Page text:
with our warehouse system and our COOL Cargo Control Centre will also allow us to monitor all our activities air side, at the terminals and in the warehouses. The unit will also be positioned very close to the airport gates which will quicken up transportation times. That is particularly essential for special cargo. “ Another crucial factor in its success is the close collaboration between the passenger airline and cargo divisions. “We have leveraged some of the experience in the passenger airline operations at our new hub. We used to be a bit of a silo in cargo but we now have our say on new destinations and types of aircraft for certain regions. We are now definitely in the mainstream,” he says. He also praises Finnair Cargo’s work in data analysis to improve services. “Air cargo has a very old-fashioned way of working. The delivery chain is so fragmented and digitalisation needs to disrupt it to lower costs and speed up movements. A big part of that is data quality, flow and analysis,” he says. “We are getting more disciplined about the data we are processing and its quality. We are also looking at the possibilities of blockchain in air cargo. We are getting world class tools to work with.”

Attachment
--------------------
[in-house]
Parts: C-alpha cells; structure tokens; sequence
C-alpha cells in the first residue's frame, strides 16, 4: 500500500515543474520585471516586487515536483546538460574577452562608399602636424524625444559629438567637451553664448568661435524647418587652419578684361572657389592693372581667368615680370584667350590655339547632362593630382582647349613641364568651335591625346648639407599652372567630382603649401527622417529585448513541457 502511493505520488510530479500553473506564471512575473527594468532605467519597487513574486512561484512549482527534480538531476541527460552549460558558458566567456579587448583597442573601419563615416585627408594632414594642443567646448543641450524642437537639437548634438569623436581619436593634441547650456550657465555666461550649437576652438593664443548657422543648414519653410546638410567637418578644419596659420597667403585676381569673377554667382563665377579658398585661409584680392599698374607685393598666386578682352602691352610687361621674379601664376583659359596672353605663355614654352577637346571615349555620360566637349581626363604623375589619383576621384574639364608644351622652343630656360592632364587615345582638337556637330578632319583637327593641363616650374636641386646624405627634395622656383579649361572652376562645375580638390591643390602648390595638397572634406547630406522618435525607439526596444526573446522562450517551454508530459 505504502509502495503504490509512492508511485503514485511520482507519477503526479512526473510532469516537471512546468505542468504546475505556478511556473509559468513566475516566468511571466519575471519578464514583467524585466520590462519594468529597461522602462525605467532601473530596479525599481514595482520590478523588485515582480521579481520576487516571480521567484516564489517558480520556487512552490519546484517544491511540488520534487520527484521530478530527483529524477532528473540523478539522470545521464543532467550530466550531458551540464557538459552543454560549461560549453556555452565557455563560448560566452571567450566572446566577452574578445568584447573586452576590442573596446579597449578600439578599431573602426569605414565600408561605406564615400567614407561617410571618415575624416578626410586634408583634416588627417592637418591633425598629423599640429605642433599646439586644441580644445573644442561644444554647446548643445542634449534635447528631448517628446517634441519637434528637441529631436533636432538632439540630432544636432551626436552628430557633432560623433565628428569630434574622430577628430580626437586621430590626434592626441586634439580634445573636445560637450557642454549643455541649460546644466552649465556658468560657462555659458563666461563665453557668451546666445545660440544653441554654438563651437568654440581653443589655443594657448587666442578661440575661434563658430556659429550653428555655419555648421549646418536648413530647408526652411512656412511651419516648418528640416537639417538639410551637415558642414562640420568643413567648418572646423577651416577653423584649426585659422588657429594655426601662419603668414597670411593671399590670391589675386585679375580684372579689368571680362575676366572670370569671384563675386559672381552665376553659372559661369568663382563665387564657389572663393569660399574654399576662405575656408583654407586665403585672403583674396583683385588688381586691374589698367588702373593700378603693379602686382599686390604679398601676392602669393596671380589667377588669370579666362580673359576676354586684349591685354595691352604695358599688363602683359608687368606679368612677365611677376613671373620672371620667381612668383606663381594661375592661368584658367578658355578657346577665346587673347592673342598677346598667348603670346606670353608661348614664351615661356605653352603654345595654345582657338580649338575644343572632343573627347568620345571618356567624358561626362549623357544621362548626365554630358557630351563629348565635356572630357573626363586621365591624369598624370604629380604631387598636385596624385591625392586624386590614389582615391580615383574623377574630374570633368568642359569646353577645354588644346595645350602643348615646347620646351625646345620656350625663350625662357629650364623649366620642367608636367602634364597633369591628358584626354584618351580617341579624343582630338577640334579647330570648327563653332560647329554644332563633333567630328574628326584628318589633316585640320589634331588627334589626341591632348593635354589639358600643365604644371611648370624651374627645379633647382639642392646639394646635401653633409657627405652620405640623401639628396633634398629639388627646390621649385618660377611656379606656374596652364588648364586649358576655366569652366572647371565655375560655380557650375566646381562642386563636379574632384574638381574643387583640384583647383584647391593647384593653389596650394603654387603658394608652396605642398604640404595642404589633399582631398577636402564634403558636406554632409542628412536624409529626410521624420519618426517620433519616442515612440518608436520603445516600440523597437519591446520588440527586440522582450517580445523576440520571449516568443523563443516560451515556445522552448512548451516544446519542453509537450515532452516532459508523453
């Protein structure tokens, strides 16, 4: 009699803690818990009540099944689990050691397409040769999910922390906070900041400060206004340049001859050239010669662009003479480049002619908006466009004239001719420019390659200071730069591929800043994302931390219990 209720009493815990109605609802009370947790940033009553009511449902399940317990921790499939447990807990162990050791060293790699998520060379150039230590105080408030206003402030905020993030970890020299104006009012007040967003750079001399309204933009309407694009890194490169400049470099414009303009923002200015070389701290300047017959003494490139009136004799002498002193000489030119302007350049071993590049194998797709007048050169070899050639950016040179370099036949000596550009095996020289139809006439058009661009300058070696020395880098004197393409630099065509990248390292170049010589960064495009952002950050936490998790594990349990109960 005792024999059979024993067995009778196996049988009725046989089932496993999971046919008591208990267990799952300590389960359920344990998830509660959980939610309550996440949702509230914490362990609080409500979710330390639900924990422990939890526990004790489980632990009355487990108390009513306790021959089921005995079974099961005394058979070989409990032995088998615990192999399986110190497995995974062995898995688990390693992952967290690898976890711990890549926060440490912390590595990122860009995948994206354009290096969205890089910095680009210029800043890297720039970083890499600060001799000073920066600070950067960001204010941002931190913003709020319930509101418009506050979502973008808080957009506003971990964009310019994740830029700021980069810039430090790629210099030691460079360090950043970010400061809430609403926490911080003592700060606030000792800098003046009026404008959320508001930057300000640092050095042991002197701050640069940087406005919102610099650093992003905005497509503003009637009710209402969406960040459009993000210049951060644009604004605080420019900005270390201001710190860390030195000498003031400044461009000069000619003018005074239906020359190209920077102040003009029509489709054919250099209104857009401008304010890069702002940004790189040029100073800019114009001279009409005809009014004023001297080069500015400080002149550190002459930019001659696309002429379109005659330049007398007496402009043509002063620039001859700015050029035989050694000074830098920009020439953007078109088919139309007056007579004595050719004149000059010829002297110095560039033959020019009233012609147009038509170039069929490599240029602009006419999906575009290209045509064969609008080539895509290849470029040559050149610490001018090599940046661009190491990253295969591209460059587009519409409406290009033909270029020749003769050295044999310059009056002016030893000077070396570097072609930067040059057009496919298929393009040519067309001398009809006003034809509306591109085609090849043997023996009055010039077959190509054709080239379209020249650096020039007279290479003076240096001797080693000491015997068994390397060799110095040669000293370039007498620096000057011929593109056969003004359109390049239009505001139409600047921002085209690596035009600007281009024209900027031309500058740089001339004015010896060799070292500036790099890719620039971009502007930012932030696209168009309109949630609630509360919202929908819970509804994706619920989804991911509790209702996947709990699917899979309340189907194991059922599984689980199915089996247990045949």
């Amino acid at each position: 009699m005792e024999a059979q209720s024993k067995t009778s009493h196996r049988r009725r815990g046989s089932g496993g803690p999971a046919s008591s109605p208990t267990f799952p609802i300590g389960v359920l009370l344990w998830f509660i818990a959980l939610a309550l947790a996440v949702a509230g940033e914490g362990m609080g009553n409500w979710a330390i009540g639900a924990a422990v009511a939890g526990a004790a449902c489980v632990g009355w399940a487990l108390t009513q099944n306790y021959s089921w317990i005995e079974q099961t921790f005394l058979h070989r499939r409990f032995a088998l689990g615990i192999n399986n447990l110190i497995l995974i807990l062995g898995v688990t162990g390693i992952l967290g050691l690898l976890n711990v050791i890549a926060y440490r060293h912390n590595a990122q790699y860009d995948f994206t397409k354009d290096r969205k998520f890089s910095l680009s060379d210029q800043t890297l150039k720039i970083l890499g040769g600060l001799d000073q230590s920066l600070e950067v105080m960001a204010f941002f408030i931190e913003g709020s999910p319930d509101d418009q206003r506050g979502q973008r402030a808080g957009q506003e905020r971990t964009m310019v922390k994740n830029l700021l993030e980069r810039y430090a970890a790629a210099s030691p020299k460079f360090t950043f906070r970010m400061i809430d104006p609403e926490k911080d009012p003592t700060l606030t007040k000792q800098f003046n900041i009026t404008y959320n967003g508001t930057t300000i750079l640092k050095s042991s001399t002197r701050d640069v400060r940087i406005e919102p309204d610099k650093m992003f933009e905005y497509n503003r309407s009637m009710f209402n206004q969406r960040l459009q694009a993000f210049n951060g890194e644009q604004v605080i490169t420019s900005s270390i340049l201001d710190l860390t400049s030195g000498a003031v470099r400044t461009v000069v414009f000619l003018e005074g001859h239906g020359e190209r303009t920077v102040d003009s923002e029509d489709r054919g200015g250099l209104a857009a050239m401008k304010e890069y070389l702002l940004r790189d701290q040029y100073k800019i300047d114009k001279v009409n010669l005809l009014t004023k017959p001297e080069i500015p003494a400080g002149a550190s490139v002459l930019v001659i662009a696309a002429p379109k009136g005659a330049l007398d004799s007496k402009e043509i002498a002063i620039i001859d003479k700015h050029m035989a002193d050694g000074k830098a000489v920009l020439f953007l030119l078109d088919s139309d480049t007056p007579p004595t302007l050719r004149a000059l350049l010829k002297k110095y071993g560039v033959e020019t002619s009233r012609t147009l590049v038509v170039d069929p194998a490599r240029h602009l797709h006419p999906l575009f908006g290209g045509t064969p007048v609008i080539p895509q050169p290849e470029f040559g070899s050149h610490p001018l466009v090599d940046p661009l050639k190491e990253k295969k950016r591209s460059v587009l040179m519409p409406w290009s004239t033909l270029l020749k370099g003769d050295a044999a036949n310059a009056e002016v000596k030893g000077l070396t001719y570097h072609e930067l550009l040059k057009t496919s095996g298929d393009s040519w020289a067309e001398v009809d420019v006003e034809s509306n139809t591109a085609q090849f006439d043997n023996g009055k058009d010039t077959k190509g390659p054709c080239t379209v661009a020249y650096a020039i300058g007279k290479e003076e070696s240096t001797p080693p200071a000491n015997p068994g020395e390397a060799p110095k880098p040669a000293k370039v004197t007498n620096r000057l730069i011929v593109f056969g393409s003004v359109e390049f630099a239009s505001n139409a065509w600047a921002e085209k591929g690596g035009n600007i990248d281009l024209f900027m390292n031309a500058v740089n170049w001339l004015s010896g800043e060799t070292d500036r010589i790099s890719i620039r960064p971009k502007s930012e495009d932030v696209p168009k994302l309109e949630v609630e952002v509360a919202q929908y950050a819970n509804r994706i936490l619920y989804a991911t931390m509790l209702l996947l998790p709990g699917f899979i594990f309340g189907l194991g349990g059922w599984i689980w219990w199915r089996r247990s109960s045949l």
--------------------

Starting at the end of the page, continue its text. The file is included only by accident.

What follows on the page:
AIR freight volumes have performed strongly in 2017 at Brussels Airport with growth of 10 per cent in the first seven months of the year driven by e-commerce, pharmaceuticals and perishables. Brussels says it is experiencing its strongest growth since the financial crisis in 2007. “The overall strong global economic performance is the main and most important driver for our growth,” the airport says. “The bankruptcy earlier this year of Hanjin Shipping and the shortage of capacity on certain maritime lanes have also been of assistance to us. However, we believe that cargo growth is still fragile with economic stability in certain global regions so crucial to it continuing.” In terms of other challenges Brussels says the key one is aiming to work with partners at the airport such as handlers or government bodies to cope with the current growth. “Airports are also struggling and fighting for a stable legal framework allowing them to grow. Brussels is suffering with noise issues imposed by the regional government and there are constrained slots at Amsterdam till 2020,” the airport adds.